Russia
Author`s name Dmitry Sudakov

Pussy Riot would be sentenced to longer terms in the West

The Western media continue to comment on the verdict that was brought down against three members of punk band Pussy Riot for their infamous punk prayer at Moscow's iconic Cathedral of Christ the Savior. The three members of the band, Nadezhda Tolokonnikova, Maria Alyokhina and Ekaterina Samutsevich were sentenced to two years of general regime colony. This is an unusual review: As a rule, Western publications do their best to criticize the Russian government and support the three young women. 

In Spain, the Pussy Riot case has not received an adequate response, Spanish writer Rosa Regas complained in a blog on the website of El Mundo newspaper. The Spanish youth support the three Russian women only on social networks, saying that the punk prayer was just a political protest. "It's important to realize what courage and bravery these girls shown when they came out in a country like Russia to protest against the support, which the local equivalent of the Pope gives to Putin's dictatorial policies," says the article.

According to Regas, the girls used their democracy-guaranteed right to criticize and express opinions. However, the Spanish writer added, in Russia, just like in most Western countries, religions have the power that they receive from the government.

Today, the economy takes precedence over the social field. Pre-election campaign strategies are more important than ideologies, "and the church, whatever it may be and what beliefs it may practice, is placed higher than democracy," Regas believes. In the case of Pussy Riot, the church "violates one of the fundamental freedoms of the citizens of democratic countries - the freedom of expression," the article in the Spanish newspaper said.

In turn, a journalist of Britain's, The Guardian reproached his government for blatant hypocrisy. He recalled that a month ago, a London court sentenced Charlie Gilmour to 18 months in prison for swinging on the British flag on the Cenotaph - the memorial to war victims - and for throwing an urn at a police car.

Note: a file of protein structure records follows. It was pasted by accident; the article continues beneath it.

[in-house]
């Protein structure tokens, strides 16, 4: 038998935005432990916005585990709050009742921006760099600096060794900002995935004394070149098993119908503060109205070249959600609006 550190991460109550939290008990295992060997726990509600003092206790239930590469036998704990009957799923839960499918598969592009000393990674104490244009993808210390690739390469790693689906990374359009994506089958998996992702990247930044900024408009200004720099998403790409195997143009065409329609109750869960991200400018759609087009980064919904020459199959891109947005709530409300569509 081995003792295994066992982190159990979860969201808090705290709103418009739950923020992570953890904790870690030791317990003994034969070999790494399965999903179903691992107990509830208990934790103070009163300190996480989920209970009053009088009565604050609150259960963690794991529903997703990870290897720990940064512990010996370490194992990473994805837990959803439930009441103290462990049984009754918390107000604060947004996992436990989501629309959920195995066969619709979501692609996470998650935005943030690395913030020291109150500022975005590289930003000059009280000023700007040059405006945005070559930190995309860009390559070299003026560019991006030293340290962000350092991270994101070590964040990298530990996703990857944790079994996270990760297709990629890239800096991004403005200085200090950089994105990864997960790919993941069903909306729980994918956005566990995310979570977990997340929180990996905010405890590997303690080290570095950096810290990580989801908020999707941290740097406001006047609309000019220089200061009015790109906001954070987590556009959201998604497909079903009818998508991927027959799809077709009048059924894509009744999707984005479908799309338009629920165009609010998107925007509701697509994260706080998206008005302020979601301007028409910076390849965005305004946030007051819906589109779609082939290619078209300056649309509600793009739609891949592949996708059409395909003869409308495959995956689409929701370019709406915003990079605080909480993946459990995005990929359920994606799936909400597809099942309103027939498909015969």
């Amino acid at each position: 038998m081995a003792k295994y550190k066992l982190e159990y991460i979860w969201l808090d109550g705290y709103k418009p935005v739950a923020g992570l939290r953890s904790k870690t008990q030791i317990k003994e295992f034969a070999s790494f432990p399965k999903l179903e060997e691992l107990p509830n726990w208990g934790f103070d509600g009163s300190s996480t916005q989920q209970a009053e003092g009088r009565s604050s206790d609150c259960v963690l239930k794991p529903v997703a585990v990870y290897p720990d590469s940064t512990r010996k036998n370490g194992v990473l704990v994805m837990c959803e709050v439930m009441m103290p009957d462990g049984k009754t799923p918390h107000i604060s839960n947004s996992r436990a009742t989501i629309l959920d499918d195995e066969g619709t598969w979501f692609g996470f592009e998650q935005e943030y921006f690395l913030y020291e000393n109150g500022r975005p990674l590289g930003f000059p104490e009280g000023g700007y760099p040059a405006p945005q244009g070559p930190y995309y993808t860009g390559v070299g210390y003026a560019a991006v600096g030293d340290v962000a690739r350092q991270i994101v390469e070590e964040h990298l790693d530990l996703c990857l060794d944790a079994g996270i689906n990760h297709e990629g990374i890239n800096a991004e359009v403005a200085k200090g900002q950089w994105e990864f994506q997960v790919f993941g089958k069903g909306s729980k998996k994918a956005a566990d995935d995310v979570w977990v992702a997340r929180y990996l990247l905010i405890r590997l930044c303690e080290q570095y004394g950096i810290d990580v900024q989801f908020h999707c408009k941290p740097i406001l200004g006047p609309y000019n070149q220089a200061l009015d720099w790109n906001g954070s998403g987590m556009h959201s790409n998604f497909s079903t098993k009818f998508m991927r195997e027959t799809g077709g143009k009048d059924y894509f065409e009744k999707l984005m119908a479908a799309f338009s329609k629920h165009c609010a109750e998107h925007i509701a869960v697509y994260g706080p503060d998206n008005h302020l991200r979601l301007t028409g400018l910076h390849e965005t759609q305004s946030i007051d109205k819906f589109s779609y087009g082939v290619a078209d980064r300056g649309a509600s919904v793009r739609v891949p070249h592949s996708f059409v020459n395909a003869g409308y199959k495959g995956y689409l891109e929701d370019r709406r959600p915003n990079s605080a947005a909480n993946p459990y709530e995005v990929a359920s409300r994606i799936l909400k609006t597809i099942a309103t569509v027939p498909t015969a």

"How can the British politicians, whose statements clearly aim to influence the compliant judges, criticize other independent states for the same thing?" the British journalist wondered.

He is certain should a rock band come to Westminster Abbey and seriously offend religious or ethnic minorities in front of the altar, British judges would definitely stage a show trial.

Russian Ambassador to Austria Sergey Nechayev had to comment the Pussy Riot verdict too. In an interview with Die Presse, he stressed that the sentence of two years in a colony was comparable to the punishment for such a crime in other European countries. He cited the example of Austria, where "hooliganism in a church or blasphemy is prosecuted and punished with imprisonment."

He also criticized the act in support of Pussy Riot in Vienna, when four masked men broke into the Cathedral of St. Nicholas of the Russian Orthodox Church. There was only a guard and a cleaning lady in the church at that moment. The supporters of the notorious Russian band climbed onto the ambo and unfolded a banner with the slogan "God Loves Pussy Riot, Free Pussy Riot." They took photos of their own act and left. Nechayev set out a hope that the men would be punished accordingly.

In turn, The Washington Post columnist Anne Applebaum wrote that the dangerous controversy for the Russian authorities connected with the case of Pussy Riot comes from singer Madonna. This is not because Madonna is a major political figure - this is just because she is not a political figure at all, the columnist believes. Madonna has never been concerned about the persecution of Russian women before. She did not respond to the murder of Anna Politkovskaya and Estemirova, but this is a different story. It goes about her colleagues in show business - pop stars, as the columnist said. According to Applebaum, this is exactly the difference that creates a non-standard problem for President Putin.